Vartha Bharathi, a Kannada daily, to mark the completion of its eleven years of existence, held an annual reader’s convention in Bangalore on the 27th of September 2013. During the occassion a speical issue was released by Dr. U.R. Ananthamurthy. For the special issue I did an interview with P.K. Nair, the celluloid man behind the National Film Archives of India, Pune. Here is the interview:
Samvartha ‘Sahil’: What are your early cinema experiences?
P.K. Nair: It was of wonder. When I used to watch the Tamil Mythologicals in my early years I was awestruck by cinema. I used to wonder what this is medium like. Those days I liked fantasy. But later in life I came across films like Rashoman and Pather Panchali which changed my views about cinema. It made me realize that cinema is not just about stories, mythology or folks. The form started fascinating me. But even when concentrating on form the filmmaker should be in contact with the audience. Communication with the audience is more important. It is the connect which one makes with the audience which determines the realism of the cinema and not the cinematographe of it or the outside form of it. With more and more exposure to cinema I learnt that films operate at two levels. One at the mere entertainment level and then it operates at a deeper level too making deeper impact on you at an intellectual and emotional level.
SS: Can you speak a bit of your relationship with the celluloid?
PKN: Cinema began with animation. In 1895 when cinema opened its eyes chemical films were used. In 80s and 90s the video format came into existence. In 2000 digital format took over. But the problem with digital is that there is no contrast and this upsets the image quality. I haven’t seen any good digital films Cinema is an artistic medium and attaining that artistic quality through digital is quite difficult and doubtful. It is difficult to find a ‘drop’ in the digital print. For that we will have to run the entire film. With digital films a viewer can adjust the film as per his requirement. With this possibility the viewer is not watching the creator’s creation. This according to me is dangerous. The archivists all over the world have been advised to go slow with digitizing of the cinema on celluloid.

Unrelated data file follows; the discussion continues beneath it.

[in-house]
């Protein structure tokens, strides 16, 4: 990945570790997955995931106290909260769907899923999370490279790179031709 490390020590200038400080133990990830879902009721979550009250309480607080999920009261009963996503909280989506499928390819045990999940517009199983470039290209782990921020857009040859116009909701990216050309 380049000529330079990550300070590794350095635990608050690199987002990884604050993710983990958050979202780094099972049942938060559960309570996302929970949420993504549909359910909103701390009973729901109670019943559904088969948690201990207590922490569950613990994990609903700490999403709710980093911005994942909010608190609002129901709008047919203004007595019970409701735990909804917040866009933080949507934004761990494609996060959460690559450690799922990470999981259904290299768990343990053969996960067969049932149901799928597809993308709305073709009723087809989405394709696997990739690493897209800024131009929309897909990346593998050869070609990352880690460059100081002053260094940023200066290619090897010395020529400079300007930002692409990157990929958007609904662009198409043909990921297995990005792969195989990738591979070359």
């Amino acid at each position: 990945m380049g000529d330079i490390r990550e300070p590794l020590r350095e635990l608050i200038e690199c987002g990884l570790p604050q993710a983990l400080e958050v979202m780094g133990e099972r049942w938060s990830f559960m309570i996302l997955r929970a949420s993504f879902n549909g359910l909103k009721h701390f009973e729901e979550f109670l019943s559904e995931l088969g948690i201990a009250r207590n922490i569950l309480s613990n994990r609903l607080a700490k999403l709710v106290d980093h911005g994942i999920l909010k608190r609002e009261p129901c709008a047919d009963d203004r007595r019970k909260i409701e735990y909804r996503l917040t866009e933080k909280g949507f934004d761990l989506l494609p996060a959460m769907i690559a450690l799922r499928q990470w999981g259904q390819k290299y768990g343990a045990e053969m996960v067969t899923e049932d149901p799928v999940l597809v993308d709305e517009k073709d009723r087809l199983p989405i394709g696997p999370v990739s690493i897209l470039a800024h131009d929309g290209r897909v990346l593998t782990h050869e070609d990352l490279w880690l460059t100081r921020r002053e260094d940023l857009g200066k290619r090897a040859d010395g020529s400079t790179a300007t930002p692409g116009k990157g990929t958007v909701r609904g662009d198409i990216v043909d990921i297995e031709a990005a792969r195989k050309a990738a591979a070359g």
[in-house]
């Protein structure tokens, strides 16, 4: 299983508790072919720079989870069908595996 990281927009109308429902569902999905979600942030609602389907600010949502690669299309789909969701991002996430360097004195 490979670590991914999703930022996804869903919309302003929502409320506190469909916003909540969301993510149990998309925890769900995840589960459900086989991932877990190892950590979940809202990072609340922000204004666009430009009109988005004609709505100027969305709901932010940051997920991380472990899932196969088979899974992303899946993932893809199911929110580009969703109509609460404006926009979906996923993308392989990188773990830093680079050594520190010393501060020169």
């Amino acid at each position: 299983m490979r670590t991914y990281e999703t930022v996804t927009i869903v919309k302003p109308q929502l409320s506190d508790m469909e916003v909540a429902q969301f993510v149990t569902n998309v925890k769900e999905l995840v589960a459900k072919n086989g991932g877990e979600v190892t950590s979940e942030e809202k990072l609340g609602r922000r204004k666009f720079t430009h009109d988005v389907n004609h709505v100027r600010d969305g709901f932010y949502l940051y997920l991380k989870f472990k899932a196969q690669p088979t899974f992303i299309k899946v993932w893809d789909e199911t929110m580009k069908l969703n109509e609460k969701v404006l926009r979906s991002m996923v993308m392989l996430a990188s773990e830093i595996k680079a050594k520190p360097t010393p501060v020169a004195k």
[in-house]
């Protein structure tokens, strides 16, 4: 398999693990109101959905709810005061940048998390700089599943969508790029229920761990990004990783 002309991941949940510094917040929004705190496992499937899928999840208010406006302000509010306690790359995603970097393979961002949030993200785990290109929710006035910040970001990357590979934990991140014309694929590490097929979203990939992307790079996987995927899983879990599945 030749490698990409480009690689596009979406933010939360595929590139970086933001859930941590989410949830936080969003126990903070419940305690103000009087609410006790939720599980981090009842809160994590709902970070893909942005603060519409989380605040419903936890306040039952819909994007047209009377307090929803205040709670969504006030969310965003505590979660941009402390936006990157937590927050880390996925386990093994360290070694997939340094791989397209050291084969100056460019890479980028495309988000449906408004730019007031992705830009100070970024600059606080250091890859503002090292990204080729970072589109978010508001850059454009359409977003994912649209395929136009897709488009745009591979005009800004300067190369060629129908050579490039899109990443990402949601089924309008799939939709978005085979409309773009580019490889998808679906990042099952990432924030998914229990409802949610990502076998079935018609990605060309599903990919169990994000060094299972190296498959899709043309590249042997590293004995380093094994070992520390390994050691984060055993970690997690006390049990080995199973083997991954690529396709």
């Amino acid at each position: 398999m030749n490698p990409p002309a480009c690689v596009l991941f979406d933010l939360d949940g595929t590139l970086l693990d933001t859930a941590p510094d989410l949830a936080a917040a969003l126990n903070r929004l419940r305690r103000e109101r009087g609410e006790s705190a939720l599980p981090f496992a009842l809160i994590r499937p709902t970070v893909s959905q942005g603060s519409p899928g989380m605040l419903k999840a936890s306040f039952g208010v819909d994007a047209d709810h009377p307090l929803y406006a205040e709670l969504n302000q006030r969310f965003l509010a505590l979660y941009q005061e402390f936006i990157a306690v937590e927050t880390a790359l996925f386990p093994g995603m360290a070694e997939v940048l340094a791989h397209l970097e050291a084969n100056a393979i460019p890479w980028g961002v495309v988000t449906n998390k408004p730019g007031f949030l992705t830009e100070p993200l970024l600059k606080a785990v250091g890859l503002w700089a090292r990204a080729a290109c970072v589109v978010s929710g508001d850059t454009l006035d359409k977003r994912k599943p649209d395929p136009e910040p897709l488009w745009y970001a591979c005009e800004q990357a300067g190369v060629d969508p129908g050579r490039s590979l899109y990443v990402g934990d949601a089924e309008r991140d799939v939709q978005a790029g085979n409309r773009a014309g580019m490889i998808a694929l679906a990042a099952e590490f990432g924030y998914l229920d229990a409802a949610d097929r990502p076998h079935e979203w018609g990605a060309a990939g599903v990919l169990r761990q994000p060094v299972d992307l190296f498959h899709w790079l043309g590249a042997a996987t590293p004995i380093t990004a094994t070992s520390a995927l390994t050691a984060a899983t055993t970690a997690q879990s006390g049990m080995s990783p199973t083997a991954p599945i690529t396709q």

SS: How did the idea of NFAI germinate? Was it a spark or a result of years of churning?
PKN: When the Government of India started giving away the National Awards then it was decided to have a library for the award winning films. That is when National Film Library was set up. When the Film and Television Institute of India was set up a film library along with the book library was set up. By then, i.e. mid-60s, suggestions came from foreign archives to preserve films and set up an archive. Thus NFAI started which was the 30th film archive in the world. When it was set up it was decided to preserve not just award winning films but also films of historical value. So there were three categories then: award winning films, literary adaptations and box office hits.
Film is a part of our cultural heritage. A film which is watched by several people becomes a part of our heritage. Whatever films you watch, popular or classical, has an impact on your mind. It impacts one’s behavior too. At times we can trace the roots of certain social phenomenon to cinema. To study those phenomenons we need to have those films. That makes archiving important. It can take you back in time. Watch the first film and you can go back to 1895. Through films we can study the times that went past. For these purposes an archive becomes important.
SS: What were the practical problems in acquiring films?
PKN: Film has a limited life. It gets deteriorated outside the ideal temperature and there is the danger of self immolation. In earlier days very few producers had coolers required for the storage of films. The idea of preservation of films also began twenty years after the coming into existence of films. By 1964 almost 70% of the films made in India prior to 1950 vanished due to no proper facilities for preservation. Between 1910 and 1931 around 1500 silent films were made out of which only 9 to 10 films are available now at NFAI and not all are complete. The situation was quite better with talkies because the studio system which came into being started preserving the films. The studio systems came to an end with the 50s decade. So it was difficult to acquire these films. The reason to establish the NFAI in Pune was its climate. It is almost ideal. While acquiring the films some of the films we got for free but 90% of the films were acquired by paying for them.
SS: What are the most essential requirements for a film archivist?